Pet Medicine for Less

When Candy Fisher's dog, Chrissy, was attacked by a pit bull two years ago, she spared no expense getting her the best medical treatment at her vet.

Candy says, "I don't even think about these things. I take her all the time because I want to be sure that she's taken care of."

Candy's not alone. Even during this recession, spending on pets grew to $48-billion last year. But Consumer Reports finds there are plenty of ways to tame your pet costs and still get good care.

First, comparison shop for veterinary care. A good benchmark is how much a vet charges for a physical exam.

Greg Daugherty with Consumer Reports says, "You probably won't find huge differences in the costs, but this could be a good indicator of other costs, such as major procedures that can add up to a lot of money."

Also, if your pet needs any medication, don't automatically buy the meds from the vet. Vets typically charge at least 100% more than wholesale and sometimes even more than that.

Greg explains, "Some medicines have an even bigger markup, like a whopping one-thousand percent markup on the antibiotic amoxicillin."

And if your pet is taking a medicine that's also prescribed for humans, check into filling the prescription at your pharmacy. You may be able to save a lot of money.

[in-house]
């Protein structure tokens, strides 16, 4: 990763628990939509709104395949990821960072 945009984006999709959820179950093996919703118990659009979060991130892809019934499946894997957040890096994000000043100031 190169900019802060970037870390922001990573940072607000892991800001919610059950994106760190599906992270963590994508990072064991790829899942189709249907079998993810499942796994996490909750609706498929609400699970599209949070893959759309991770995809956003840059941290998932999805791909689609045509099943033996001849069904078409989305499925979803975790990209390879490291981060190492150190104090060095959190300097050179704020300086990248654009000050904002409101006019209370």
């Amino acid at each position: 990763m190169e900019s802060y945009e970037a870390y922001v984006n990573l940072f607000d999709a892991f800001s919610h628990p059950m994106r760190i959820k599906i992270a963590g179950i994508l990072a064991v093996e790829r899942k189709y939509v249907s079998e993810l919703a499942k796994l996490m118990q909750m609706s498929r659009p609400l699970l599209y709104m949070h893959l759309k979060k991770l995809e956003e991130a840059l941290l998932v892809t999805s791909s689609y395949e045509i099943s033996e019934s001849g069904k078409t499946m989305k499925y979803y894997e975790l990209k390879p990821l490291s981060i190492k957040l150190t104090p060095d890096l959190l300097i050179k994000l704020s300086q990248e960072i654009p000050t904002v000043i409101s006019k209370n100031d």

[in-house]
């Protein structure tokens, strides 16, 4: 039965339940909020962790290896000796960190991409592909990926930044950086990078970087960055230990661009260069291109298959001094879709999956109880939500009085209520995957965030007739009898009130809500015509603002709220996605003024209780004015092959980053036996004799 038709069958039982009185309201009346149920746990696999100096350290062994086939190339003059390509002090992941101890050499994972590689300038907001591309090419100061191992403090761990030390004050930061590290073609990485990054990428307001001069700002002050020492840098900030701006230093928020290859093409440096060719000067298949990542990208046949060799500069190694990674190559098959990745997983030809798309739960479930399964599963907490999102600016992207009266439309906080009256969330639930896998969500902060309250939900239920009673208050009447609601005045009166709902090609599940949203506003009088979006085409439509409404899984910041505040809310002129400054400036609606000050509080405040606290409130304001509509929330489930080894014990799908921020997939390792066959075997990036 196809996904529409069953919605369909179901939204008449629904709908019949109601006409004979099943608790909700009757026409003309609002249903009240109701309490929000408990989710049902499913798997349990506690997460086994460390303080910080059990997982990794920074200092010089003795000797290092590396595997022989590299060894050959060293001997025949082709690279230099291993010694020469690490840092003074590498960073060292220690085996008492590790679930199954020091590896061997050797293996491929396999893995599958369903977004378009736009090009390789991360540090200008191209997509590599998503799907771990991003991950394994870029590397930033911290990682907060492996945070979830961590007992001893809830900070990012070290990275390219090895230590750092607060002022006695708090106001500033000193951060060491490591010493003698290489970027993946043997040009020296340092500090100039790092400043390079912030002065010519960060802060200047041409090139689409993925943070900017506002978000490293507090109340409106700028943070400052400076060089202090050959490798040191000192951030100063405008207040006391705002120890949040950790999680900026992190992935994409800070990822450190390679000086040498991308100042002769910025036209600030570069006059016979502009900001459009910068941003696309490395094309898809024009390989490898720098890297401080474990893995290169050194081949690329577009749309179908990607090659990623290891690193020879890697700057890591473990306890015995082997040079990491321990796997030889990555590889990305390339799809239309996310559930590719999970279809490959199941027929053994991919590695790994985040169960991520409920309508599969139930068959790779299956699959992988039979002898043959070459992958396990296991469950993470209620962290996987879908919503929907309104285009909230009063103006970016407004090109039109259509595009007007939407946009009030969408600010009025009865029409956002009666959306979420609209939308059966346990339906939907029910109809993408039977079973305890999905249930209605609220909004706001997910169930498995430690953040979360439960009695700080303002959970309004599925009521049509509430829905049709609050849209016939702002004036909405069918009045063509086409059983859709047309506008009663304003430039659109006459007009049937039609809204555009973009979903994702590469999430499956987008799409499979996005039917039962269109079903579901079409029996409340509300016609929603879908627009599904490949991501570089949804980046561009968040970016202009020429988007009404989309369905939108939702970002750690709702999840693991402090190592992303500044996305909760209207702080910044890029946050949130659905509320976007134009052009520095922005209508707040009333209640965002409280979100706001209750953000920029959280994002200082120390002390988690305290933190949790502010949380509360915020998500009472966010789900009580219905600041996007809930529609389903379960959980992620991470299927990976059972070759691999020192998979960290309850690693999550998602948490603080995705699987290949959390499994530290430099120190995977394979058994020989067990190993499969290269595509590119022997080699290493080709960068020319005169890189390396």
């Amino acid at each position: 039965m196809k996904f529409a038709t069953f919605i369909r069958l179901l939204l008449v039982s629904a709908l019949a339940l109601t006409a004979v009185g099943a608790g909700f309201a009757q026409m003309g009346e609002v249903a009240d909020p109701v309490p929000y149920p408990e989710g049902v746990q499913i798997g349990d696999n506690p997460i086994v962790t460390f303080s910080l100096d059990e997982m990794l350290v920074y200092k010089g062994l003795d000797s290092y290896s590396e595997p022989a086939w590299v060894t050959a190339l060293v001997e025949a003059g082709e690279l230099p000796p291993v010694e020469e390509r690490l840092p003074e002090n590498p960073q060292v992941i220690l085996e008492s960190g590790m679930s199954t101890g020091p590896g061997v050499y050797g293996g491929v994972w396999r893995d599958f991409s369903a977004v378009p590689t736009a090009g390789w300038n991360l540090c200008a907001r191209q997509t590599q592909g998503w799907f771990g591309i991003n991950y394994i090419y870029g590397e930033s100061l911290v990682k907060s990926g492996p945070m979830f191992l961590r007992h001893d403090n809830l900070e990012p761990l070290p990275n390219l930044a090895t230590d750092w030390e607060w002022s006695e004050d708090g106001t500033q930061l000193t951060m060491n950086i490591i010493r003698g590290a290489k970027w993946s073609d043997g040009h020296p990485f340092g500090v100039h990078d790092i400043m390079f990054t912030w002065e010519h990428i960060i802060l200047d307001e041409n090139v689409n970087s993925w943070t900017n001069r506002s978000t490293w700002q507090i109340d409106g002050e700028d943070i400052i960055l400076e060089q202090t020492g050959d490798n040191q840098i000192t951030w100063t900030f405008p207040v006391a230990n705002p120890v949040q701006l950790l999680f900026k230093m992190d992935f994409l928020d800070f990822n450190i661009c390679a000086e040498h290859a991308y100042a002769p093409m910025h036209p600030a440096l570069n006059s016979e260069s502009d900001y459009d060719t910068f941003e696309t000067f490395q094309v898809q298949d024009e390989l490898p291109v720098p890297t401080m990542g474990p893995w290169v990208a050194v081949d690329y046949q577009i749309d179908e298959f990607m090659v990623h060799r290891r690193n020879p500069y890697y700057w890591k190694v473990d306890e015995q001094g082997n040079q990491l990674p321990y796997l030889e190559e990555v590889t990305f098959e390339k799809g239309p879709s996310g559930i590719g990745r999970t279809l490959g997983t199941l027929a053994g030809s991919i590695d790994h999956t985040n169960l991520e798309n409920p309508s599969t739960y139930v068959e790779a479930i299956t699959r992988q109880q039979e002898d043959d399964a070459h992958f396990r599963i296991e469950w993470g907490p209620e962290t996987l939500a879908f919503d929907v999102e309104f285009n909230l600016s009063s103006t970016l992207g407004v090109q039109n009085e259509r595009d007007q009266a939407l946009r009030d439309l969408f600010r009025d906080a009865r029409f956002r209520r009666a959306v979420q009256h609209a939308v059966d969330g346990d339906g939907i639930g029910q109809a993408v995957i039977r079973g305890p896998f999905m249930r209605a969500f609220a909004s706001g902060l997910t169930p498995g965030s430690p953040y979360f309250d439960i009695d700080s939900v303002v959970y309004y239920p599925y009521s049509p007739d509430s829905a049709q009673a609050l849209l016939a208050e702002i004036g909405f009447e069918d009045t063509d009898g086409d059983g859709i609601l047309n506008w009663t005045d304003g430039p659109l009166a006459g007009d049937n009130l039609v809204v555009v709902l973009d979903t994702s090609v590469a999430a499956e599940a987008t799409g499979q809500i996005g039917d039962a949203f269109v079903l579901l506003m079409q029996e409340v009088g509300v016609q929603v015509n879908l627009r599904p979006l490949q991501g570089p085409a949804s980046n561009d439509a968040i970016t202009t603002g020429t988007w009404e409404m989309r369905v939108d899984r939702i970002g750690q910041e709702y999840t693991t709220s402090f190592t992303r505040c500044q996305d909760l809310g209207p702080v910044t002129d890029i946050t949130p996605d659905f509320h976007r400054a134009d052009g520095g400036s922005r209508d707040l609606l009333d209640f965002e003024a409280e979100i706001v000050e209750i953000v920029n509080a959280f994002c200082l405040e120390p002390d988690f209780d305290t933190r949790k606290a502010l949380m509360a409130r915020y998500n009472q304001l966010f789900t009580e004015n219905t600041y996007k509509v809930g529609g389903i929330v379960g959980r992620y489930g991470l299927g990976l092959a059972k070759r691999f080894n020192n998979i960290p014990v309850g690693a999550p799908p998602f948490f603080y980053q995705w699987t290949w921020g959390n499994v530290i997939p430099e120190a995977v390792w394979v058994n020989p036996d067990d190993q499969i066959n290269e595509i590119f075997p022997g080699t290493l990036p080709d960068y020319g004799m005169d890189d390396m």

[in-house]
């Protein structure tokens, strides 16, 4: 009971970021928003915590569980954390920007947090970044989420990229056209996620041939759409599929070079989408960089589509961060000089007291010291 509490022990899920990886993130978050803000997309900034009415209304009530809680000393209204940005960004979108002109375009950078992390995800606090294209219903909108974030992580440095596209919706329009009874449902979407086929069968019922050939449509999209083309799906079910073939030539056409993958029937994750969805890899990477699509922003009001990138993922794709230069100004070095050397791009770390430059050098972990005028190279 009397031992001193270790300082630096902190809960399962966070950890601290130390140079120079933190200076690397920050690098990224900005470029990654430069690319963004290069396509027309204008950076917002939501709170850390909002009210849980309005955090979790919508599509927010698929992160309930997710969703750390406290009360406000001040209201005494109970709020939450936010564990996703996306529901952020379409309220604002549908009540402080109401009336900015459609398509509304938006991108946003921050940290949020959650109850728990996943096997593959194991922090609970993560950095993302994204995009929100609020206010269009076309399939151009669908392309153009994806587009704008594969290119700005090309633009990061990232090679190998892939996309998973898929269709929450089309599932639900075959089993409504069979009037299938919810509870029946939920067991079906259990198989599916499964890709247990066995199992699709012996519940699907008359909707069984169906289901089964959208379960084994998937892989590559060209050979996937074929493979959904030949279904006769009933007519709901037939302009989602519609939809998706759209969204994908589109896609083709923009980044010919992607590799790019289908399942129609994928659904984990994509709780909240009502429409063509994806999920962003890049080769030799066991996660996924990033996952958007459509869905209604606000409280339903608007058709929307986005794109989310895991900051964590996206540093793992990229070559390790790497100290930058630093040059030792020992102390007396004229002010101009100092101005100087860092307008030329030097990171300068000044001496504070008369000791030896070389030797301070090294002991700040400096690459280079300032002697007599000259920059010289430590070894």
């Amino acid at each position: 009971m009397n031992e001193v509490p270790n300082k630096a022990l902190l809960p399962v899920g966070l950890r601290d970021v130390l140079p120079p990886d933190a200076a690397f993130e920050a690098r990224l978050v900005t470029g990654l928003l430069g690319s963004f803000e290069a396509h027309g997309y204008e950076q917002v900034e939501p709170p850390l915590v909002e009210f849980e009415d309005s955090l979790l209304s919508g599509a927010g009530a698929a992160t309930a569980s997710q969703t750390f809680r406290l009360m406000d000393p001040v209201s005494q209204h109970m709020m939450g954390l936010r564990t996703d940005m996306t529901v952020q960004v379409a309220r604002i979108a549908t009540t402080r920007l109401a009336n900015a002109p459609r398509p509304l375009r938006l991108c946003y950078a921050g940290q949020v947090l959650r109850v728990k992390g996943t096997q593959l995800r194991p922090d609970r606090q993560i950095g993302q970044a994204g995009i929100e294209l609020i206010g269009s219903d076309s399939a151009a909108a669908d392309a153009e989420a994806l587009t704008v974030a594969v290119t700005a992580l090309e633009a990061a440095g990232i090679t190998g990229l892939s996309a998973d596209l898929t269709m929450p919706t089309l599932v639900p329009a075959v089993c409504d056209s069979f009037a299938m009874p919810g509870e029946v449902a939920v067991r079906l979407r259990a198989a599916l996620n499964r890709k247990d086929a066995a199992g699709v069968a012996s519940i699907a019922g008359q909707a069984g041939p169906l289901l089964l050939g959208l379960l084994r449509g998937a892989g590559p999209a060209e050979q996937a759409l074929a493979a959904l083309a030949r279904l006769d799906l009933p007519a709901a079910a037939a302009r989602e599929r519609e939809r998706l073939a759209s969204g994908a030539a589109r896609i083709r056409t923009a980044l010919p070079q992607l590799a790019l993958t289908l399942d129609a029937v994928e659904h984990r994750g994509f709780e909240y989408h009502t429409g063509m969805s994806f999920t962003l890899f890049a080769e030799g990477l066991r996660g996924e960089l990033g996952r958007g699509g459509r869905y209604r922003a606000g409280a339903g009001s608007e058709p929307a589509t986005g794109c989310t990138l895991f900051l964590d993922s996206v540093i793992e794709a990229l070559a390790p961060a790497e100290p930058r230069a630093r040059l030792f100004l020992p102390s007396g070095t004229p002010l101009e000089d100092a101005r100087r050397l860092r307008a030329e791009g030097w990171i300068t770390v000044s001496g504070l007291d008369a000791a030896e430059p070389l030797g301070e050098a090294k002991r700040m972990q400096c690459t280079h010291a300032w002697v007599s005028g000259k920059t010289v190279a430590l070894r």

Also consider new money-saving options for flea and tick control treatments. Some highly effective ones are now available since the patent expired on a key ingredient in Frontline Plus.

The savings - a three-month supply of Walmart's PetArmor Plus costs $28, less than half of what Frontline Plus goes for.

So there are lots of ways to save without sacrificing care.

As for pet insurance, Consumer Reports says it's rarely worth the expense.

In its latest comparison of pet-insurance policies, Consumer Reports found that only in the most uncommon cases - when medical bills reached the high four figures - did it pay to have pet insurance.

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